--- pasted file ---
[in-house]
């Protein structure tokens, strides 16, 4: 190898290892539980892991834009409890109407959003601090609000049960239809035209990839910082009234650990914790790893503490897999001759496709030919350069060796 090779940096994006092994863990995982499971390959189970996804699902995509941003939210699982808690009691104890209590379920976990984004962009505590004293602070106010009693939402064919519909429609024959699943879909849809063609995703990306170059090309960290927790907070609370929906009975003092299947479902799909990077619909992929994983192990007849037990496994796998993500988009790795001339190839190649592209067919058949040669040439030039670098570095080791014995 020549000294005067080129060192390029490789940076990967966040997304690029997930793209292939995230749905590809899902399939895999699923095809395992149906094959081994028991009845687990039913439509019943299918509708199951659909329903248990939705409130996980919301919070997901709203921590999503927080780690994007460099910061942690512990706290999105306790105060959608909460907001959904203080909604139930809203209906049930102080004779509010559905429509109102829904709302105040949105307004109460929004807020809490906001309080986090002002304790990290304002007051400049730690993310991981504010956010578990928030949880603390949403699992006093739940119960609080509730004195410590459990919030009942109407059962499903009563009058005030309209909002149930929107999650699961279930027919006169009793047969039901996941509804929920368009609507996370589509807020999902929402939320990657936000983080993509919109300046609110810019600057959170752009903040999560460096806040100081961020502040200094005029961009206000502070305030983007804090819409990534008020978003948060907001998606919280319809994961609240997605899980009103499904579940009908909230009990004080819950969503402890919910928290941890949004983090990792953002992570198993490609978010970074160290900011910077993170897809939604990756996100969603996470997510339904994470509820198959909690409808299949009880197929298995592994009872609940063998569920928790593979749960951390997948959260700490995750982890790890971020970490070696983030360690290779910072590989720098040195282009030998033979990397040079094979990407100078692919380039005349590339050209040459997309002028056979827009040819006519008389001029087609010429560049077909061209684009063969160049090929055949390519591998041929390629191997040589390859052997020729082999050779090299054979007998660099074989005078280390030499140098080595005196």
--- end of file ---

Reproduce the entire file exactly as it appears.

[in-house]
């Protein structure tokens, strides 16, 4: 190898290892539980892991834009409890109407959003601090609000049960239809035209990839910082009234650990914790790893503490897999001759496709030919350069060796 090779940096994006092994863990995982499971390959189970996804699902995509941003939210699982808690009691104890209590379920976990984004962009505590004293602070106010009693939402064919519909429609024959699943879909849809063609995703990306170059090309960290927790907070609370929906009975003092299947479902799909990077619909992929994983192990007849037990496994796998993500988009790795001339190839190649592209067919058949040669040439030039670098570095080791014995 020549000294005067080129060192390029490789940076990967966040997304690029997930793209292939995230749905590809899902399939895999699923095809395992149906094959081994028991009845687990039913439509019943299918509708199951659909329903248990939705409130996980919301919070997901709203921590999503927080780690994007460099910061942690512990706290999105306790105060959608909460907001959904203080909604139930809203209906049930102080004779509010559905429509109102829904709302105040949105307004109460929004807020809490906001309080986090002002304790990290304002007051400049730690993310991981504010956010578990928030949880603390949403699992006093739940119960609080509730004195410590459990919030009942109407059962499903009563009058005030309209909002149930929107999650699961279930027919006169009793047969039901996941509804929920368009609507996370589509807020999902929402939320990657936000983080993509919109300046609110810019600057959170752009903040999560460096806040100081961020502040200094005029961009206000502070305030983007804090819409990534008020978003948060907001998606919280319809994961609240997605899980009103499904579940009908909230009990004080819950969503402890919910928290941890949004983090990792953002992570198993490609978010970074160290900011910077993170897809939604990756996100969603996470997510339904994470509820198959909690409808299949009880197929298995592994009872609940063998569920928790593979749960951390997948959260700490995750982890790890971020970490070696983030360690290779910072590989720098040195282009030998033979990397040079094979990407100078692919380039005349590339050209040459997309002028056979827009040819006519008389001029087609010429560049077909061209684009063969160049090929055949390519591998041929390629191997040589390859052997020729082999050779090299054979007998660099074989005078280390030499140098080595005196």